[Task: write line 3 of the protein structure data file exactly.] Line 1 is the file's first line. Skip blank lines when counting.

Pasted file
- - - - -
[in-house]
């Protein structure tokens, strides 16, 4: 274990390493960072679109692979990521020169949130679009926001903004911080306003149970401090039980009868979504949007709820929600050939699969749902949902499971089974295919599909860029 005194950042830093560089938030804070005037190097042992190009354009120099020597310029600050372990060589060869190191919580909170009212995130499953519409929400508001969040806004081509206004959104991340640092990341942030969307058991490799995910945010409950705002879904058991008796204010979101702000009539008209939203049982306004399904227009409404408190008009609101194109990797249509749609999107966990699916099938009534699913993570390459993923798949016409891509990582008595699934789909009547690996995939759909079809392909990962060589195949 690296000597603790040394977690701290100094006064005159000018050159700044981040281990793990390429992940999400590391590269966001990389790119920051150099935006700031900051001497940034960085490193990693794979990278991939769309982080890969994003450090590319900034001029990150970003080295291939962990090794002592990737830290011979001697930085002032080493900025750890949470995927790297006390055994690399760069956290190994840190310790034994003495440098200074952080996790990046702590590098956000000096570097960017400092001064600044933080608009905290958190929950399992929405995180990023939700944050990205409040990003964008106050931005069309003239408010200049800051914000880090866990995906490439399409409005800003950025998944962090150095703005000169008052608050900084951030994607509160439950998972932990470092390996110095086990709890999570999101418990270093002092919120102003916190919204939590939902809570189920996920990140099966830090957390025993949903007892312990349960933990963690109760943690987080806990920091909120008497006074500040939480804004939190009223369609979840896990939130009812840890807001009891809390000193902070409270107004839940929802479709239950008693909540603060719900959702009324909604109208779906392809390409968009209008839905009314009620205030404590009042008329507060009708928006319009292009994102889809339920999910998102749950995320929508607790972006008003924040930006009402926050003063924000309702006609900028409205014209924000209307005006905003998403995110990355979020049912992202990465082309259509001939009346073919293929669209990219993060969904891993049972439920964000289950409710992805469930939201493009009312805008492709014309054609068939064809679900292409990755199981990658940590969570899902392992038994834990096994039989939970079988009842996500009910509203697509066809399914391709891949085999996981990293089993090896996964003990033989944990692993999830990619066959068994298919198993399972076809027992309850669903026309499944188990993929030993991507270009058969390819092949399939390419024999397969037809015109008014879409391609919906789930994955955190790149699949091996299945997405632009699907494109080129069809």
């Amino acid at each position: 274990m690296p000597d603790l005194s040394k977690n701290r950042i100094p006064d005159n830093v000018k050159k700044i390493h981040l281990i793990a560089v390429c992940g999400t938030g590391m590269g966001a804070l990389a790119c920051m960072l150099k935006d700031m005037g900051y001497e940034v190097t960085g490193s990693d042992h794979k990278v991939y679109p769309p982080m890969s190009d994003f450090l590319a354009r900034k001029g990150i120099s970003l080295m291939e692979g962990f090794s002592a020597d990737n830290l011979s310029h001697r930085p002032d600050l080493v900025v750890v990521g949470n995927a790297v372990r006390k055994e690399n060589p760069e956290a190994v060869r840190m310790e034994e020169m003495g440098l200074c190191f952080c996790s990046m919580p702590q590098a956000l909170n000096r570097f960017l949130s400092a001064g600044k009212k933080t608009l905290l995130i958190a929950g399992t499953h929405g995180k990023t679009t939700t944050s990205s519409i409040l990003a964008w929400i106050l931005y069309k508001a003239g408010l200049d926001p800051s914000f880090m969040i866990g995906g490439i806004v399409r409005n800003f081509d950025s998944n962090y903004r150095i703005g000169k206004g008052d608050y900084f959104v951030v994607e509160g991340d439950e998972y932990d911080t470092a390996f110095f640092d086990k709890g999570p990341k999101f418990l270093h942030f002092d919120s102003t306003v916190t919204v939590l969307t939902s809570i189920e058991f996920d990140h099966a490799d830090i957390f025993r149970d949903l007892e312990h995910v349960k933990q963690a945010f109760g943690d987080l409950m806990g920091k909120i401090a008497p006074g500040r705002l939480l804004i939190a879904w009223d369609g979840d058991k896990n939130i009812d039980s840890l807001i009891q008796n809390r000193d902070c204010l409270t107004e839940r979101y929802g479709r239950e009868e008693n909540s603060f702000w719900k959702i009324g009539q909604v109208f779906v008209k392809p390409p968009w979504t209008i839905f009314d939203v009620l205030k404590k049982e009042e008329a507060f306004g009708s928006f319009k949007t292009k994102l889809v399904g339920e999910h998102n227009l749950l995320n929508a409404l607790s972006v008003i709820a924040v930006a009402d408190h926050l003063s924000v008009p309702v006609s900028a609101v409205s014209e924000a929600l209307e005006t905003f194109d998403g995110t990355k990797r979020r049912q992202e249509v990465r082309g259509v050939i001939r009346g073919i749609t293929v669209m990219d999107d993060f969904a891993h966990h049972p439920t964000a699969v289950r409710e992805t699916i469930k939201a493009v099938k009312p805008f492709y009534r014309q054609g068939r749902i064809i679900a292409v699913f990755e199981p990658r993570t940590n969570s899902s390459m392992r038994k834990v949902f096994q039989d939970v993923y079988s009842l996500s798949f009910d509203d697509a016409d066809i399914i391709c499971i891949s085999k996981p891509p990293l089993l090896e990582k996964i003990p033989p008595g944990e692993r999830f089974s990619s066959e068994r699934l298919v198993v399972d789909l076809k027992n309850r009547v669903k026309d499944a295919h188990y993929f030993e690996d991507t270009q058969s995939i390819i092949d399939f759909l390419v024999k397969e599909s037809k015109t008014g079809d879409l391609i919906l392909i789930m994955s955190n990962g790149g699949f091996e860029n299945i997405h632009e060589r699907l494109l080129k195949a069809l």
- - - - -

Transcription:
């Amino acid at each position: 274990m690296p000597d603790l005194s040394k977690n701290r950042i100094p006064d005159n830093v000018k050159k700044i390493h981040l281990i793990a560089v390429c992940g999400t938030g590391m590269g966001a804070l990389a790119c920051m960072l150099k935006d700031m005037g900051y001497e940034v190097t960085g490193s990693d042992h794979k990278v991939y679109p769309p982080m890969s190009d994003f450090l590319a354009r900034k001029g990150i120099s970003l080295m291939e692979g962990f090794s002592a020597d990737n830290l011979s310029h001697r930085p002032d600050l080493v900025v750890v990521g949470n995927a790297v372990r006390k055994e690399n060589p760069e956290a190994v060869r840190m310790e034994e020169m003495g440098l200074c190191f952080c996790s990046m919580p702590q590098a956000l909170n000096r570097f960017l949130s400092a001064g600044k009212k933080t608009l905290l995130i958190a929950g399992t499953h929405g995180k990023t679009t939700t944050s990205s519409i409040l990003a964008w929400i106050l931005y069309k508001a003239g408010l200049d926001p800051s914000f880090m969040i866990g995906g490439i806004v399409r409005n800003f081509d950025s998944n962090y903004r150095i703005g000169k206004g008052d608050y900084f959104v951030v994607e509160g991340d439950e998972y932990d911080t470092a390996f110095f640092d086990k709890g999570p990341k999101f418990l270093h942030f002092d919120s102003t306003v916190t919204v939590l969307t939902s809570i189920e058991f996920d990140h099966a490799d830090i957390f025993r149970d949903l007892e312990h995910v349960k933990q963690a945010f109760g943690d987080l409950m806990g920091k909120i401090a008497p006074g500040r705002l939480l804004i939190a879904w009223d369609g979840d058991k896990n939130i009812d039980s840890l807001i009891q008796n809390r000193d902070c204010l409270t107004e839940r979101y929802g479709r239950e009868e008693n909540s603060f702000w719900k959702i009324g009539q909604v109208f779906v008209k392809p390409p968009w979504t209008i839905f009314d939203v009620l205030k404590k049982e009042e008329a507060f306004g009708s928006f319009k949007t292009k994102l889809v399904g339920e999910h998102n227009l749950l995320n929508a409404l607790s972006v008003i709820a924040v930006a009402d408190h926050l003063s924000v008009p309702v006609s900028a609101v409205s014209e924000a929600l209307e005006t905003f194109d998403g995110t990355k990797r979020r049912q992202e249509v990465r082309g259509v050939i001939r009346g073919i749609t293929v669209m990219d999107d993060f969904a891993h966990h049972p439920t964000a699969v289950r409710e992805t699916i469930k939201a493009v099938k009312p805008f492709y009534r014309q054609g068939r749902i064809i679900a292409v699913f990755e199981p990658r993570t940590n969570s899902s390459m392992r038994k834990v949902f096994q039989d939970v993923y079988s009842l996500s798949f009910d509203d697509a016409d066809i399914i391709c499971i891949s085999k996981p891509p990293l089993l090896e990582k996964i003990p033989p008595g944990e692993r999830f089974s990619s066959e068994r699934l298919v198993v399972d789909l076809k027992n309850r009547v669903k026309d499944a295919h188990y993929f030993e690996d991507t270009q058969s995939i390819i092949d399939f759909l390419v024999k397969e599909s037809k015109t008014g079809d879409l391609i919906l392909i789930m994955s955190n990962g790149g699949f091996e860029n299945i997405h632009e060589r699907l494109l080129k195949a069809l």